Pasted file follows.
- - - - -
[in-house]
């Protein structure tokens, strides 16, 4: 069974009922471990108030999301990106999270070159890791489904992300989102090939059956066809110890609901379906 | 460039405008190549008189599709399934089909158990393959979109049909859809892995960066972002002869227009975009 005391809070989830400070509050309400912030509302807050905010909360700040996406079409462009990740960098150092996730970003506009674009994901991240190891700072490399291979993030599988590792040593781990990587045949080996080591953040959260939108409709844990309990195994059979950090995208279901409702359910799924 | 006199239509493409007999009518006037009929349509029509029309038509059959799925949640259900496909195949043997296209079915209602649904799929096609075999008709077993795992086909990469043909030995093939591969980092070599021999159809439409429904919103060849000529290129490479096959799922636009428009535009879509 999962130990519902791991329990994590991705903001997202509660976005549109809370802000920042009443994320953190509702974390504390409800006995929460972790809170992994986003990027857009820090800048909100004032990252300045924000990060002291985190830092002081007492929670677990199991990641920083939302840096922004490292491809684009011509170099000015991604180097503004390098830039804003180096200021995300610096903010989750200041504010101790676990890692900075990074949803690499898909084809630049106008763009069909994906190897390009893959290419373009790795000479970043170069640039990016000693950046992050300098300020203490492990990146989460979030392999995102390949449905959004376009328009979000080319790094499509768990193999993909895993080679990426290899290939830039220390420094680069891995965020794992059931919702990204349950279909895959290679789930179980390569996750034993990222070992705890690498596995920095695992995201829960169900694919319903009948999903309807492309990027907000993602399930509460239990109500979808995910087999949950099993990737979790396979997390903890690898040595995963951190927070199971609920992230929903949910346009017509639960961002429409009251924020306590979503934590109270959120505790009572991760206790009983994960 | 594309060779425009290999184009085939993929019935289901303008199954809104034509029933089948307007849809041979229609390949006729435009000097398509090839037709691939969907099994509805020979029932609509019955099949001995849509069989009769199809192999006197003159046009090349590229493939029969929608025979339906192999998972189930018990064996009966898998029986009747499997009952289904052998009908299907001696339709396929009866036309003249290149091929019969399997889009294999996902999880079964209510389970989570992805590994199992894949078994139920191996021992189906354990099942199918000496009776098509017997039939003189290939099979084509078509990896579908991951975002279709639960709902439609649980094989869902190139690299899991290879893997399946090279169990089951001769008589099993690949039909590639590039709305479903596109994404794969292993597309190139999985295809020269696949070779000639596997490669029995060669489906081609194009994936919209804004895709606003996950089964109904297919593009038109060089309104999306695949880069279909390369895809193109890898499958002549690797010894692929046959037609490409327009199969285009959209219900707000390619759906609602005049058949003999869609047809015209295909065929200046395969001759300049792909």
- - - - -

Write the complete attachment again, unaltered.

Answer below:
[in-house]
């Protein structure tokens, strides 16, 4: 069974009922471990108030999301990106999270070159890791489904992300989102090939059956066809110890609901379906 | 460039405008190549008189599709399934089909158990393959979109049909859809892995960066972002002869227009975009 005391809070989830400070509050309400912030509302807050905010909360700040996406079409462009990740960098150092996730970003506009674009994901991240190891700072490399291979993030599988590792040593781990990587045949080996080591953040959260939108409709844990309990195994059979950090995208279901409702359910799924 | 006199239509493409007999009518006037009929349509029509029309038509059959799925949640259900496909195949043997296209079915209602649904799929096609075999008709077993795992086909990469043909030995093939591969980092070599021999159809439409429904919103060849000529290129490479096959799922636009428009535009879509 999962130990519902791991329990994590991705903001997202509660976005549109809370802000920042009443994320953190509702974390504390409800006995929460972790809170992994986003990027857009820090800048909100004032990252300045924000990060002291985190830092002081007492929670677990199991990641920083939302840096922004490292491809684009011509170099000015991604180097503004390098830039804003180096200021995300610096903010989750200041504010101790676990890692900075990074949803690499898909084809630049106008763009069909994906190897390009893959290419373009790795000479970043170069640039990016000693950046992050300098300020203490492990990146989460979030392999995102390949449905959004376009328009979000080319790094499509768990193999993909895993080679990426290899290939830039220390420094680069891995965020794992059931919702990204349950279909895959290679789930179980390569996750034993990222070992705890690498596995920095695992995201829960169900694919319903009948999903309807492309990027907000993602399930509460239990109500979808995910087999949950099993990737979790396979997390903890690898040595995963951190927070199971609920992230929903949910346009017509639960961002429409009251924020306590979503934590109270959120505790009572991760206790009983994960 | 594309060779425009290999184009085939993929019935289901303008199954809104034509029933089948307007849809041979229609390949006729435009000097398509090839037709691939969907099994509805020979029932609509019955099949001995849509069989009769199809192999006197003159046009090349590229493939029969929608025979339906192999998972189930018990064996009966898998029986009747499997009952289904052998009908299907001696339709396929009866036309003249290149091929019969399997889009294999996902999880079964209510389970989570992805590994199992894949078994139920191996021992189906354990099942199918000496009776098509017997039939003189290939099979084509078509990896579908991951975002279709639960709902439609649980094989869902190139690299899991290879893997399946090279169990089951001769008589099993690949039909590639590039709305479903596109994404794969292993597309190139999985295809020269696949070779000639596997490669029995060669489906081609194009994936919209804004895709606003996950089964109904297919593009038109060089309104999306695949880069279909390369895809193109890898499958002549690797010894692929046959037609490409327009199969285009959209219900707000390619759906609602005049058949003999869609047809015209295909065929200046395969001759300049792909």